Consumer bankruptcy: get out of debt

Debt expires after 30 years. Over indebted private individuals can shorten this almost infinitely long time. We present the procedure for consumer bankruptcy here. A critique at

Unemployment, divorce or a failure to become self-employed are often reasons for serious financial problems. Those who, according to human judgment, are no longer able to pay off their debts from existing income or assets, are considered over-indebted. Many of those affected have difficulty getting out of the red. Consumer bankruptcy is often the last resort.

The consumer bankruptcy procedure is intended for private individuals. Former self-employed can only avail themselves if they have fewer than 20 creditors. In addition, there may be no liabilities to former employees.


This is how consumer insolvency works

This is how consumer insolvency works

  • The debtor must first try to reach an out-of-court settlement with his creditors. He urges all creditors to name their demands. He then makes a suggestion for comparison, usefully with the help of debt counseling. If an agreement is reached, the procedure ends.
  • If the out-of-court settlement has not worked, the debtor must have this failure certified. He can then apply to the bankruptcy court for the debt settlement procedure. For this purpose, he submits, among other things, an overview of assets and a list of claims against him. The court is examining whether the debt settlement plan has any prospect of success. The debtor must pay for the procedure himself.
  • If all efforts have so far failed, the court opens consumer insolvency proceedings. A trustee realizes the existing attachable assets. This means that he seizes and sells or auctions the valuable property that is not vital for the debtor. Section 811 of the Code of Civil Procedure describes what may not be attached. The proceeds will initially be used to pay the costs of the proceedings. The rest goes to the creditors. If none of the creditors has a justified objection, the debt relief is announced and the final step follows.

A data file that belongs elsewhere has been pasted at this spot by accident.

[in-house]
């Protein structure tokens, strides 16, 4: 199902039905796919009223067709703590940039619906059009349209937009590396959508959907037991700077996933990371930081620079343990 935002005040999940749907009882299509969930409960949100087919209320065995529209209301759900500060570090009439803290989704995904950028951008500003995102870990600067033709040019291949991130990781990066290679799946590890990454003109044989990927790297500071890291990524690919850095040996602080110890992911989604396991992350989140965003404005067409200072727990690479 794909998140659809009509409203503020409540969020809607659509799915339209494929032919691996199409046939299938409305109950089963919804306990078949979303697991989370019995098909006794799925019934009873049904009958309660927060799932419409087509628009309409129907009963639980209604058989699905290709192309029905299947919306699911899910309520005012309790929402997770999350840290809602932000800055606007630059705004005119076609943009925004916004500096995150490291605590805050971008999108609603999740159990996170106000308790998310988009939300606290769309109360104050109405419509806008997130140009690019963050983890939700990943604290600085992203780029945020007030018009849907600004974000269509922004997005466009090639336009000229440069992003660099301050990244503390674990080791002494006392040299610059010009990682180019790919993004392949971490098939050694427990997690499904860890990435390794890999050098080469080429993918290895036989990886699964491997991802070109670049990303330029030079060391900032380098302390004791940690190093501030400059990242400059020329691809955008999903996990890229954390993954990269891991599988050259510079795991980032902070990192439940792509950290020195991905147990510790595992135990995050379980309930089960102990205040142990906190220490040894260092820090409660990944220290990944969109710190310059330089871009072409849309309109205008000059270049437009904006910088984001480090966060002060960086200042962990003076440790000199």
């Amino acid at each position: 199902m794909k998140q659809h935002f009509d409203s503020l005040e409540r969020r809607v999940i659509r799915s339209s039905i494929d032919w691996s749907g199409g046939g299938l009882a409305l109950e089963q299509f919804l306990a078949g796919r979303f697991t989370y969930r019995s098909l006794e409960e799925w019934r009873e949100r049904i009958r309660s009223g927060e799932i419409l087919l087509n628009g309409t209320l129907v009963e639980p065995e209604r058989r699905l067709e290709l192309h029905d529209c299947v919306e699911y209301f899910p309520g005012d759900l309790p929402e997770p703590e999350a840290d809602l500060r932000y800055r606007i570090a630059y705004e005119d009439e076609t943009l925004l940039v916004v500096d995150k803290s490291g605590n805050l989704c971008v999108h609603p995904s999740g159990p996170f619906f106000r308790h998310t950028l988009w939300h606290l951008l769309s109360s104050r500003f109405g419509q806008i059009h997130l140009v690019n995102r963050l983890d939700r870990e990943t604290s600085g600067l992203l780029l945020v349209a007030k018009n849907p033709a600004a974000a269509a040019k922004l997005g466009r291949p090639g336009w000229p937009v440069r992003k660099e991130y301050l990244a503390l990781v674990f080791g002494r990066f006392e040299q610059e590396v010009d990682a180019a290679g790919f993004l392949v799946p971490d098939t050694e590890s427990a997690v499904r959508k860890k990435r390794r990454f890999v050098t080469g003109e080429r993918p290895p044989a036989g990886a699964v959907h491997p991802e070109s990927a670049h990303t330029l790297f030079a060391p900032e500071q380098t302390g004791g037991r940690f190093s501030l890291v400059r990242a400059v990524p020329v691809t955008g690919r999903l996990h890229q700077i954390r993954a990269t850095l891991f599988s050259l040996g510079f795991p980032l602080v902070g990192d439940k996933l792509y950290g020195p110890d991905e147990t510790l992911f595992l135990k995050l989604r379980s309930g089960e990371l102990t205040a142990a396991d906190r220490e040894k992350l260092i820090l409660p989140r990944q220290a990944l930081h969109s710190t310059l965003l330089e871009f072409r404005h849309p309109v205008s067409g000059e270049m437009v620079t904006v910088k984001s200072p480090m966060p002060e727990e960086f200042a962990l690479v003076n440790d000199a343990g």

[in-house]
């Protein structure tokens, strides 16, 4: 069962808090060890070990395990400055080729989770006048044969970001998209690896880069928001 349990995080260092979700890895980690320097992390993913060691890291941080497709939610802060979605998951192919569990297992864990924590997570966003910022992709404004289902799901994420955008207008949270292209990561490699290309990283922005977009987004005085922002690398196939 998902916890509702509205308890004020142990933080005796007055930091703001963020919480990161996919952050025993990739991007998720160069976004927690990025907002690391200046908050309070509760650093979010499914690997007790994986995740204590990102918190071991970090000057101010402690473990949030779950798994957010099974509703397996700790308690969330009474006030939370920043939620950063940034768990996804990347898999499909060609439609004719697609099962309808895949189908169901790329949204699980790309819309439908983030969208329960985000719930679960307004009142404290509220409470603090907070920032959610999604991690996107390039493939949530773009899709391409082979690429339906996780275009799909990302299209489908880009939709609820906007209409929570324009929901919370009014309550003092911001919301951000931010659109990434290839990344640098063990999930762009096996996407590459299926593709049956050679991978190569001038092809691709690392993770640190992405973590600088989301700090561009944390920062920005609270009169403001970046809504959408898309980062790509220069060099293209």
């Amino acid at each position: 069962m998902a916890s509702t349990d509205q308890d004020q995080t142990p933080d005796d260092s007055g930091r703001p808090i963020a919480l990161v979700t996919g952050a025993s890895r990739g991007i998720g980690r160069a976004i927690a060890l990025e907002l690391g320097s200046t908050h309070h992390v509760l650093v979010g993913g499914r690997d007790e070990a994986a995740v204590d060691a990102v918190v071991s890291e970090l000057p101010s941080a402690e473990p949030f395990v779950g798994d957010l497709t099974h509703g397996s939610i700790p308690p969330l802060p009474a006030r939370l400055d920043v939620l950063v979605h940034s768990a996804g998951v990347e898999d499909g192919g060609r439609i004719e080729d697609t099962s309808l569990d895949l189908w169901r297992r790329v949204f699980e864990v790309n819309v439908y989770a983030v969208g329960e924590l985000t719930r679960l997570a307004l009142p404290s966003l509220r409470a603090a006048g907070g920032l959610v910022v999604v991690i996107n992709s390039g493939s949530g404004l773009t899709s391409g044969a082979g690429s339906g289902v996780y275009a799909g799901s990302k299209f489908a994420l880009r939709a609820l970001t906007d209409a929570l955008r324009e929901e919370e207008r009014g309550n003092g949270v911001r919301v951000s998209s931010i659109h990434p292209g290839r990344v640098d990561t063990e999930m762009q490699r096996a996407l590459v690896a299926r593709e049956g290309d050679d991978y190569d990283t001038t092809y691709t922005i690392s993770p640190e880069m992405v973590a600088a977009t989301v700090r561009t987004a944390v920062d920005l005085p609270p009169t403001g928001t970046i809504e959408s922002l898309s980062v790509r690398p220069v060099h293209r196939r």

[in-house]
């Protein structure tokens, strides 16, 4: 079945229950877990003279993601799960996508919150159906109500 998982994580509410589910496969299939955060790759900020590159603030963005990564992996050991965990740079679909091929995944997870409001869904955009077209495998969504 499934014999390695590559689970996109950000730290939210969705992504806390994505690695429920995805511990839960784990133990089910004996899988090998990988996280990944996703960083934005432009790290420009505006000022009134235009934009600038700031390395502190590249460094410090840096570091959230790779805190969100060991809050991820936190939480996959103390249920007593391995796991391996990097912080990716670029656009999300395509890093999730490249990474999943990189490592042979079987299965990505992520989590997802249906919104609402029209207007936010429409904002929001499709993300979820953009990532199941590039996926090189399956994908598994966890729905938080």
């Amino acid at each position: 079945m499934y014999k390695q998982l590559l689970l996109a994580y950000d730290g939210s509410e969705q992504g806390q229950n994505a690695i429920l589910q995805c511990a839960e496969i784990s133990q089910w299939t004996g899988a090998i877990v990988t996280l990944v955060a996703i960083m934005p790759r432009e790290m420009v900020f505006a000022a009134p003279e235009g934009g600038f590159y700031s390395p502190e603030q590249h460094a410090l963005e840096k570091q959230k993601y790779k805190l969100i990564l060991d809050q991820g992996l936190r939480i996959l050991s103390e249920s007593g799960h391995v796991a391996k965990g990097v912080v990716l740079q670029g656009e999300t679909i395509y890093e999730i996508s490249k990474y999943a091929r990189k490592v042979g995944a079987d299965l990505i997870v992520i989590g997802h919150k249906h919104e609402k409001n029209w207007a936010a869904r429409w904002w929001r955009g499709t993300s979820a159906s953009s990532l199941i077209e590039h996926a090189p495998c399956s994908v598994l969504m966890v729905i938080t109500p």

• The debtor must transfer the attachable income to a trustee for six years, starting from the day insolvency proceedings are opened. The latter distributes the money to the creditors after deducting the procedural costs. Within these six years, the so-called behavior behavior phase, the debtor must exercise a reasonable gainful employment or endeavor to do so. He also has a number of other duties. For example, he has to report every change of residence and job. In the case of an inheritance, he is also obliged to transfer half of the inherited assets. If everything goes well, the person concerned is debt-free after this time.


Faster debt free

Since 2014, debtors have been able to reduce the insolvency period to five years if they pay the procedural costs within this period. It is even faster if the debtor has paid at least 35 percent of his debts and the procedural costs. Then he is already debt free after three years.

Our recommendation: If you are unable to pay your bills on time for a long time, you should go to debt counseling. You can also contact us. Together we try to find a way out of debt.

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